Diet and Health: The Need for New and Reliable Approaches

Andrew Mente; Mahshid Dehghan; Salim Yusuf


Eur Heart J. 2020;41(28):2641-2644. 

In This Article

How can Nutrition Research be Improved to Overcome These Challenges?

To move the field forward, investigations of the impact of diet on health must extend beyond documenting associations between diets and outcomes. Advanced epidemiological and molecular methods (genetics, metabolomics, and proteomics) may be helpful, by discovering intermediate biomarkers that characterize a pathway linking diet to CVD.[23] Further, by linking genetic markers to the same pathways, we can have greater confidence that epidemiological associations observed between diet and outcomes are likely to be causal.[24] Such approaches may be facilitated by measuring a range of biomarkers (through analyses of the metabolome and proteome) and by linking these to the genome; such studies will be likely to identify new pathways characterizing the effects of diet on CVD (or other chronic diseases). This could open up new approaches to prevention which could then be evaluated in randomized trials.

These advanced methods of molecular epidemiology, however, have their own challenges. Development of a comprehensive 'biomarker profile' for CVDs has been limited by several factors, including (i) a disease may be caused through more than one pathway; (ii) a relatively limited number of biomarkers have been examined in CVD and few have been found to be reliably 'causal'; and (iii) the high cost of comprehensive biomarker screening for large studies. These limitations can now be partly overcome through advances in multiplex biomarker assays, which can examine hundreds of biomarkers at relatively modest costs per participant. Nevertheless, even with this approach, the results may not necessarily indicate causality. Combining such approaches with better methods of assessing diet will probably lead to more informative associations, some of which will be more likely to be causal than the results of current epidemiological approaches.

Genetic data can be used to derive individual polygenic risk scores for analysis as instrumental variables, i.e. Mendelian randomization. Mendelian randomization takes advantage of the fact that genetic variants are by nature randomly assigned at birth (and so less confounded or subject to 'reverse causality'), and can be considered to be analogous to the randomization in a randomized trial. However, genetic instruments to study nutritional exposures are uncommon. Such genetic markers have been used to clarify whether the 'protective' effects of alcohol consumption [e.g. using aldehyde dehydrogenase 2 (ALDH2)] are real. Genetic markers for lactose intolerance [in the lactose gene (LCT)] have been used to dissect whether dairy intake is causally related to CVD, but the studies have not been large or provided consistent results.[25] Given that very few genetic markers are currently available to study the effects of diet on health, the extent to which studies using Mendelian randomization will be useful in this context is unclear.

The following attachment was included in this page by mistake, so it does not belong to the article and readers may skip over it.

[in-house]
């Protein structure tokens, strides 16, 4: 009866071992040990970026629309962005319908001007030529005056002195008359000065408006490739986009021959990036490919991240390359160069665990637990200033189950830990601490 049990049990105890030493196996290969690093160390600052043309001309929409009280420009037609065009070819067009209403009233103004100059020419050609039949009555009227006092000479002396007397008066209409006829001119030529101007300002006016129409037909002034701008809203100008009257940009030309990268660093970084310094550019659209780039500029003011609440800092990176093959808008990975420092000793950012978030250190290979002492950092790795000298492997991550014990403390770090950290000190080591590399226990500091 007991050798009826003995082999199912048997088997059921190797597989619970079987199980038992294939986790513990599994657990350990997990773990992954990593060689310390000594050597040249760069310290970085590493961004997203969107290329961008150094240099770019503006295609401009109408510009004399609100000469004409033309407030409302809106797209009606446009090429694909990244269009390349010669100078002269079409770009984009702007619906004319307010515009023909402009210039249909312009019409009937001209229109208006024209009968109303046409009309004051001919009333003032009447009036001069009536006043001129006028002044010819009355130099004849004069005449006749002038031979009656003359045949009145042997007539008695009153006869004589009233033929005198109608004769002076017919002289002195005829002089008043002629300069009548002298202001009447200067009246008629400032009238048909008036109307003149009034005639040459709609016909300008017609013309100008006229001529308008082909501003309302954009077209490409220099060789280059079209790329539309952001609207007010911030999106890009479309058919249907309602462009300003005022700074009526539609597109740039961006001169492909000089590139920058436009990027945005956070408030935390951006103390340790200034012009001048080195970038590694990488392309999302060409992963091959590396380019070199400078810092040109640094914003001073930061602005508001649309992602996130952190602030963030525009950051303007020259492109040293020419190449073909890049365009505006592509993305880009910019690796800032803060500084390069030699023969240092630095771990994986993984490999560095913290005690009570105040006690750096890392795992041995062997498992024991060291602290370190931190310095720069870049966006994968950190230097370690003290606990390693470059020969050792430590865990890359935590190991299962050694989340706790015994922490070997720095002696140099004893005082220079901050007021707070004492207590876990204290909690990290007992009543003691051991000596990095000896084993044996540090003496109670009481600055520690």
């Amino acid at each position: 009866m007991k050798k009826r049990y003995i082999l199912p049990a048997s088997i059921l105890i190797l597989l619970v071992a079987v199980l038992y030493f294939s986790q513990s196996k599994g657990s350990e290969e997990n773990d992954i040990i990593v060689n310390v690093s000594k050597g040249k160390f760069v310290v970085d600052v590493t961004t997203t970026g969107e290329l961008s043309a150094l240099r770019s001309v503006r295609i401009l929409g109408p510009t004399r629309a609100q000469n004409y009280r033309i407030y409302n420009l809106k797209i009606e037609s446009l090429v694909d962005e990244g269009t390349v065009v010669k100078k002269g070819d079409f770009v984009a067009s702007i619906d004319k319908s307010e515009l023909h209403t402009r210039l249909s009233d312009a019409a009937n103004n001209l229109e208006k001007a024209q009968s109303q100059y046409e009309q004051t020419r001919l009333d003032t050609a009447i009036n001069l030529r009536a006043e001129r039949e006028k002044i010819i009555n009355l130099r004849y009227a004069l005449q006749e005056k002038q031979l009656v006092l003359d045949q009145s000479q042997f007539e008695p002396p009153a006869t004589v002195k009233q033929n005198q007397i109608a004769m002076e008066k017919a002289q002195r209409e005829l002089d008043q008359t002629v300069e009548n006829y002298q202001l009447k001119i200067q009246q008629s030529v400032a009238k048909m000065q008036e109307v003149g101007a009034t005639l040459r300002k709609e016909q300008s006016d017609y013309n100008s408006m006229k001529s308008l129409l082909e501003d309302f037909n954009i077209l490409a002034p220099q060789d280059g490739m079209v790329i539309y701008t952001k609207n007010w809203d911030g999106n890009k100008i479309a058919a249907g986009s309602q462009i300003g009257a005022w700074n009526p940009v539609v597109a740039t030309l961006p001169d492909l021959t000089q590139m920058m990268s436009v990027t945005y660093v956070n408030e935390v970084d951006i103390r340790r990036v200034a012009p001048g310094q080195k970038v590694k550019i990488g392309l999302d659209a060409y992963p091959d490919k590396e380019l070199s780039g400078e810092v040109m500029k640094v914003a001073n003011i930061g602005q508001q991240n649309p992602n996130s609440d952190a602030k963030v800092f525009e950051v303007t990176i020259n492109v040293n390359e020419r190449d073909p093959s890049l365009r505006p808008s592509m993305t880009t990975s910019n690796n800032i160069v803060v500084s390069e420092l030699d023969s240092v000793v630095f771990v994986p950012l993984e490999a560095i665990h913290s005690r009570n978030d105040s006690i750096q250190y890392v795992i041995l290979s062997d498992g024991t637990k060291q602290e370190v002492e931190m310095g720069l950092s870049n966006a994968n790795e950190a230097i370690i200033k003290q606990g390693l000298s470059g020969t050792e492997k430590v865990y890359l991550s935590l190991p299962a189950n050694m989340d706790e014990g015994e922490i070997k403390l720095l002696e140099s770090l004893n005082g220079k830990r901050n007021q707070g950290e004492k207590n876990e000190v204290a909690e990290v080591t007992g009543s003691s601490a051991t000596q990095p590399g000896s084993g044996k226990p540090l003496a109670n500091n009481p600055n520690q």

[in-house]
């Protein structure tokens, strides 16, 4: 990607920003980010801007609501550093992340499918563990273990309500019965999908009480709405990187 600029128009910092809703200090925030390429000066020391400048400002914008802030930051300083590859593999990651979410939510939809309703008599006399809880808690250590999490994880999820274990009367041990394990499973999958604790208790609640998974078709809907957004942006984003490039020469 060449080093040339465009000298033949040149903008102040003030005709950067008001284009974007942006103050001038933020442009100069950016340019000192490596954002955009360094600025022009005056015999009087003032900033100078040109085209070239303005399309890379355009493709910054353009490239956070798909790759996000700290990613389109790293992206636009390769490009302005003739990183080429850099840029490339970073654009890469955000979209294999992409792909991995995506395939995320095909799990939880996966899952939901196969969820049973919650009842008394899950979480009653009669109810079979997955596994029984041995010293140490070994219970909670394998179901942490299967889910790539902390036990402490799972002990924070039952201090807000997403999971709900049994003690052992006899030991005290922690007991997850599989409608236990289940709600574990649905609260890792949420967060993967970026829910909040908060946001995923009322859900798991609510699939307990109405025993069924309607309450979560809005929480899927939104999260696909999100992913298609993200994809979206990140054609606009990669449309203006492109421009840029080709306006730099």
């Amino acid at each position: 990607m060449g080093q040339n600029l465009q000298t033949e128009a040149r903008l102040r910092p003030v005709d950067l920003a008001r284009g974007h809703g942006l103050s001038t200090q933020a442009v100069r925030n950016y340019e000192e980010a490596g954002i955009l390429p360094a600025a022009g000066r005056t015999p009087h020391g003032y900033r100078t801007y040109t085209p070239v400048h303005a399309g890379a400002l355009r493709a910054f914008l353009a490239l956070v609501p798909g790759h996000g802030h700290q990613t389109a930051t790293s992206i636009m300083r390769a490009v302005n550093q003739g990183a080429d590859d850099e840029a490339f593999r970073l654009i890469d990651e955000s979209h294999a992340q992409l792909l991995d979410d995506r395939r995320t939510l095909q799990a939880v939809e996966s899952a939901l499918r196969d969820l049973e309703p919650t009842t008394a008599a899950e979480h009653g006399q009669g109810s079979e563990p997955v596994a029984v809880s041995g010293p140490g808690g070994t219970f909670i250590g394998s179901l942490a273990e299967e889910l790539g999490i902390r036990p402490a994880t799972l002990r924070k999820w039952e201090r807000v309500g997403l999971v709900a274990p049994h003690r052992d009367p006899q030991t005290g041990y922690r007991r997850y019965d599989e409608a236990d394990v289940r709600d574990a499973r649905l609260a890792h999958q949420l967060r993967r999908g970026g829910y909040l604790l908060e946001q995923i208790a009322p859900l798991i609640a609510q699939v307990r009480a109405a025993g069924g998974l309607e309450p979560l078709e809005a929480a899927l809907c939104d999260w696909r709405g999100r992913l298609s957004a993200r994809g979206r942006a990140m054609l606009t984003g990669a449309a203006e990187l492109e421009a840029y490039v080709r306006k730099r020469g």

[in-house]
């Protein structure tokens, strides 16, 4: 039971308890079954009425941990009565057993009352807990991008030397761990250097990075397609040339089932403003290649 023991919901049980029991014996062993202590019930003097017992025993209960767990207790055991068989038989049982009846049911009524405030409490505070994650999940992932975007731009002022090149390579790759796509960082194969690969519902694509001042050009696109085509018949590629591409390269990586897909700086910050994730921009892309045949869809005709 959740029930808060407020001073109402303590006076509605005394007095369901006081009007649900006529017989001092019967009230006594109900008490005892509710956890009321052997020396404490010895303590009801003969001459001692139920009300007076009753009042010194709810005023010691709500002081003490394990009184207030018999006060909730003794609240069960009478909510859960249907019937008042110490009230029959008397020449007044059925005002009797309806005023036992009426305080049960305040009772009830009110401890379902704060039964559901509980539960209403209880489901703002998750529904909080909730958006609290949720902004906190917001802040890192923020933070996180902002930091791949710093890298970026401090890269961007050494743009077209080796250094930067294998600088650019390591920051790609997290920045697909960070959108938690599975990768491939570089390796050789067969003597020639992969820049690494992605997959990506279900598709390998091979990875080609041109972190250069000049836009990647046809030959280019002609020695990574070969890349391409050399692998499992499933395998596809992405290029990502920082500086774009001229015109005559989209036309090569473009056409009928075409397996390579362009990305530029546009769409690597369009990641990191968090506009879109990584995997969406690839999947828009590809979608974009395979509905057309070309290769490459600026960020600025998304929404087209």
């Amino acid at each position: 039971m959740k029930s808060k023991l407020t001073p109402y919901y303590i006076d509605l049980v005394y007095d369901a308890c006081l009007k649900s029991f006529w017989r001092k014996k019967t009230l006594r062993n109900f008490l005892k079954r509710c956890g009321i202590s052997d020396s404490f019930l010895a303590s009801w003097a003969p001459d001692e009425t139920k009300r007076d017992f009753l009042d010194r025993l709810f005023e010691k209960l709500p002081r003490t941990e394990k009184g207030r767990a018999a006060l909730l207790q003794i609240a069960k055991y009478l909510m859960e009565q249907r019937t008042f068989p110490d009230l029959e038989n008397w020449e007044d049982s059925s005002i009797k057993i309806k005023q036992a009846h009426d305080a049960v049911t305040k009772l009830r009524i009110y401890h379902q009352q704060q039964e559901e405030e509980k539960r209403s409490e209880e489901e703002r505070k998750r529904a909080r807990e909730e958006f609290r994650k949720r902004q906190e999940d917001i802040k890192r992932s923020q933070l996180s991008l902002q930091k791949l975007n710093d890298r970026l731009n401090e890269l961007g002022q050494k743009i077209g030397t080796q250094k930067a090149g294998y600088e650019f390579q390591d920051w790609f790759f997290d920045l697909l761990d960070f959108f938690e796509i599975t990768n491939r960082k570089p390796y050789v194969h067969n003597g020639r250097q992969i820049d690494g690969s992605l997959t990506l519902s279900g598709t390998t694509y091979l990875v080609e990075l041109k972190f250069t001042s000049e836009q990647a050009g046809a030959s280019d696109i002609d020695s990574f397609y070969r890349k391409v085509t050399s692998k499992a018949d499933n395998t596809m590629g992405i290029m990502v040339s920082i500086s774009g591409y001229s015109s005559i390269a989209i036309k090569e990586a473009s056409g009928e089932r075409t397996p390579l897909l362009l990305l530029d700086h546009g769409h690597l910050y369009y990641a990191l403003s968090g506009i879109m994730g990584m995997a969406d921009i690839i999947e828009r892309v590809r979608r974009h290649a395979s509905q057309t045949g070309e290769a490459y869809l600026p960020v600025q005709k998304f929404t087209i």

Ultimately, large and long-term clinical trials will be required. These trials do have significant challenges—including maintaining sufficient contrast in differences between the active and control groups in the diets of interest for prolonged durations to detect the moderate effects on outcomes.

At present, no single scientific approach can provide the robust answers on diet and health. Instead, we should encourage diverse methods, such as extensive collaborations between those conducting large studies (to standardize measurements, covariate adjustments, and analytic approaches, and to avoid publication biases), and understand the limits of each type of approach and how to overcome them. The most consistent dietary components (or dietary patterns) should then be evaluated in large and long-term trials. While such trials may be expensive if done using conventional approaches, there are methods to simplify trials and reduce their costs. The global food and agriculture enterprise is far larger than the drug industry (where collaborations with academic groups have been successful in improving health), encouraging collaborations between industry and academia would be useful as long as there are appropriate safeguards to avoid biases. This could provide the funding to improve the quality and size of long-term epidemiological studies and randomized trials.

In the meantime, we suggest eating plenty of fruits and vegetables including legumes, and a moderate amount of whole fat dairy, fish, unprocessed meats, eggs, and whole grains, but limiting overall carbohydrate intake to ~50% of energy. The key to a healthy diet may be one that includes diverse natural foods in moderation, rather than extreme restrictions or high consumption of any single food category.